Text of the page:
# lab2 - The University of Texas at Dallas Computer Science...

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The University of Texas at Dallas Computer Science Department CS2110: Introduction to Digital Systems Laboratory Experiment #2 – Familiarization with Common Logic Circuits; Construction of Circuits to Represent Given Boolean Expressions 1. Introduction: In the previous laboratory exercise, we became familiar with logic gates which represented the three basic Boolean functions: AND, OR, and NOT. In this second laboratory we will become familiar with logic gates which are much more common in industry, and will use them, along with the circuits we have already encountered, to build a few circuits which solve some simple Boolean expressions. 2. Goal of this exercise: The purpose of this lab is to familiarize students with the functionality of the NAND, NOR, and XOR gates, all or which are more common in digital design than the original Boolean functions OR and AND. We will also use these logic gates in some actual circuits. 3. Theory of experiment: The Boolean functions NAND, NOR, and XOR have been discussed in class. The basic definitions are: NAND: The output is 0 (or “low”) if and only if (“iff”) both inputs A and B are 1 (“high”). That is, ____ the expression A B is 0 iff A and B are 1. Otherwise the output of NAND is 1. NOR: The output of NOR is 0 if inputs A or B or both is 1; it is 1 only if A and B are both 0. XOR: The output of XOR is 1 only if inputs A=1 and B=0, or A=0 and B=1; it is 0 if A and B are both 0 or both 1. Remember that as in the exercises in CS2110 Laboratory Exercise #1, the digital logic circuits to be used today have inputs of nominally +5 volts for a 1, and 0 volts (technically 0.7 volts) for a 0. Likewise, circuit outputs are nominally 0 volts for 0 or false, and +5 volts for 1 or true. In today’s experiment, we will verify the operation of NAND, NOR, and XOR (74LS00, 74LS02, and 74 LS86 logic gates, respectively). We will also put together circuits consisting of various combinations of the six types of gates we have studied (AND, NAND, OR, NOR, XOR, NOT) and determine their truth tables.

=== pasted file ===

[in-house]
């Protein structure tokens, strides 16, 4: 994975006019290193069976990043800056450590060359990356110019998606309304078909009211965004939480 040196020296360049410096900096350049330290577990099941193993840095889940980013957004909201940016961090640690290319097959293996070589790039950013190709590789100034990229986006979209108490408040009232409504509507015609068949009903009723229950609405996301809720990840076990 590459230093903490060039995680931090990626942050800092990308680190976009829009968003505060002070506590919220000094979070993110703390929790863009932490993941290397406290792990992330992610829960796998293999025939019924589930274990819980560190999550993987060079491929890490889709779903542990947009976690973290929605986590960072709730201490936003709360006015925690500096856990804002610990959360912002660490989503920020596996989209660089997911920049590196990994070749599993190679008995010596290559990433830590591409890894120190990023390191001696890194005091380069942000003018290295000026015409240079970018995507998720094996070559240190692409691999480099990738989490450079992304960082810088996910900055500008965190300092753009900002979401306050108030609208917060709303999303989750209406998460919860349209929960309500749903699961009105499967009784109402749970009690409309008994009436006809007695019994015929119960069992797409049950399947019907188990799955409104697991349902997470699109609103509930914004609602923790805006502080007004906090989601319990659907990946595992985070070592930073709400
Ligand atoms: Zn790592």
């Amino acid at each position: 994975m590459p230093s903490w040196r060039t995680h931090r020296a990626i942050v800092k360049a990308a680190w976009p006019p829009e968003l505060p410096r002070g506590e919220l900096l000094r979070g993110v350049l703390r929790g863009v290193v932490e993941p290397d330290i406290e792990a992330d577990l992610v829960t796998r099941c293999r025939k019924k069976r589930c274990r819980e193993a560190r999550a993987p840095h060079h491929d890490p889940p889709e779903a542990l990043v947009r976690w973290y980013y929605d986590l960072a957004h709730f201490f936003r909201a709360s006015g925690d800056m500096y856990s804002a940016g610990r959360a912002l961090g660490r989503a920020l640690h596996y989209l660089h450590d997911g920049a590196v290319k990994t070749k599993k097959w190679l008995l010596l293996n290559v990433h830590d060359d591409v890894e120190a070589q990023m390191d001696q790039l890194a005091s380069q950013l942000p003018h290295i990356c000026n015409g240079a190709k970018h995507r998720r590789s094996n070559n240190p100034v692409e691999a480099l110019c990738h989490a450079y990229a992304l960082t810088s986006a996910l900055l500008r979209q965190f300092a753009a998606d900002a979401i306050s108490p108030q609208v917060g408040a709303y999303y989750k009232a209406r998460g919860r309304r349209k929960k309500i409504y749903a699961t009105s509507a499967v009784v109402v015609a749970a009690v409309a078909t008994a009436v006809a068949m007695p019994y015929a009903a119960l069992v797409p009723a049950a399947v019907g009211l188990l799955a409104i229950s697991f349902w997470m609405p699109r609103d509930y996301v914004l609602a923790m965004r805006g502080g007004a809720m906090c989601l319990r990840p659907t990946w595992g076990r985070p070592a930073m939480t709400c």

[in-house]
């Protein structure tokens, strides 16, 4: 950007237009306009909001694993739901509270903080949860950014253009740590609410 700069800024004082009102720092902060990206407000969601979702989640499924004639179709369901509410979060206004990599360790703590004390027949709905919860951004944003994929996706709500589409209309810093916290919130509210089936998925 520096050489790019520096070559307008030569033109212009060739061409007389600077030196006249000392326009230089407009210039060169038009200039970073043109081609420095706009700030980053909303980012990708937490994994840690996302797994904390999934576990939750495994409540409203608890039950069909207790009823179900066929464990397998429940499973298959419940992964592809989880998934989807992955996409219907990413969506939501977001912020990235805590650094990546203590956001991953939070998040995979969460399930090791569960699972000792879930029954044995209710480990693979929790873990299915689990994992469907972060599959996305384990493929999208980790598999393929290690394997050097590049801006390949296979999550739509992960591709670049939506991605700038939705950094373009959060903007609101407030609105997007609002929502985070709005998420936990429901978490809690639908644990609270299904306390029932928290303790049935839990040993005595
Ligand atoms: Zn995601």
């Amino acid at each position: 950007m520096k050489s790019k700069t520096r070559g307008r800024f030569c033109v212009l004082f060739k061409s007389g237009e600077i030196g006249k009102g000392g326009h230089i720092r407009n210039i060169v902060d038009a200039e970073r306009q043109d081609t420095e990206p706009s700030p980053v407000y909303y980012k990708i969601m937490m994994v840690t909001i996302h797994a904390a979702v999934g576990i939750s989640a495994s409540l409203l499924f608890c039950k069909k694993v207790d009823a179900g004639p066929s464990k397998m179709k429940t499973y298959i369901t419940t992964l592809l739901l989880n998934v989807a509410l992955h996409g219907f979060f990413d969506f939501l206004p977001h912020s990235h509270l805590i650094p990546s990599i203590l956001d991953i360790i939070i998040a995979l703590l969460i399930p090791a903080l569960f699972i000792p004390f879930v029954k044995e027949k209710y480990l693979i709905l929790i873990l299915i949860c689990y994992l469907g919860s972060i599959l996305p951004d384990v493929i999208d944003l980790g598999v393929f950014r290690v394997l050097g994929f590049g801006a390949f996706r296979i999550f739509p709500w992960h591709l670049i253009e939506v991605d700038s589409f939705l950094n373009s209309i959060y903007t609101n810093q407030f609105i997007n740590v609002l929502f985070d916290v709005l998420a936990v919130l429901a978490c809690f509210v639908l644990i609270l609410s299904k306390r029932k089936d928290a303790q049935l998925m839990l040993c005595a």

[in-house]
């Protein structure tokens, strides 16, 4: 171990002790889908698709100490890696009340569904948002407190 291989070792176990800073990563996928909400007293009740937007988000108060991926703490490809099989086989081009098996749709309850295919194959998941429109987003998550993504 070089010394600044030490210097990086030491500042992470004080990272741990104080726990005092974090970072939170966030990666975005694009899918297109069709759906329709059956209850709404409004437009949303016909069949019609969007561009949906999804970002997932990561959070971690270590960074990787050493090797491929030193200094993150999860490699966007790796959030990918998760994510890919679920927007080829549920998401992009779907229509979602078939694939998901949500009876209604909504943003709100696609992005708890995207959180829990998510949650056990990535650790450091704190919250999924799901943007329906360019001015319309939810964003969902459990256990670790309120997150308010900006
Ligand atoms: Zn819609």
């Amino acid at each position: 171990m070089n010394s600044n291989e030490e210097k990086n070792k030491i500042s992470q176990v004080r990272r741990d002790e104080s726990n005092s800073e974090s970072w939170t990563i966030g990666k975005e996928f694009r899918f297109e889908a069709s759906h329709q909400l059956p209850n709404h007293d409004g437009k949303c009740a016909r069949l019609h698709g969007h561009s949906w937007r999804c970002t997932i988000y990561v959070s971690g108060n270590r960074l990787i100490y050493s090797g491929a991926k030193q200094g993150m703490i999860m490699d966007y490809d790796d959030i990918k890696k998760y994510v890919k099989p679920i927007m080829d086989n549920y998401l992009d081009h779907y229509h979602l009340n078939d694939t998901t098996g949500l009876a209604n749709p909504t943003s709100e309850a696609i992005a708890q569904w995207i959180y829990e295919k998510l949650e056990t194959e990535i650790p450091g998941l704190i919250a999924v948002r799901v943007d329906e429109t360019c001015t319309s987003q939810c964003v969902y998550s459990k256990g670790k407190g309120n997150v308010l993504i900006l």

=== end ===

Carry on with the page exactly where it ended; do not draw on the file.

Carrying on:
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## This note was uploaded on 07/02/2009 for the course CS 4365 taught by Professor Vincent during the Spring '09 term at Universidad Torcuato Di Tella.

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lab2 - The University of Texas at Dallas Computer Science...

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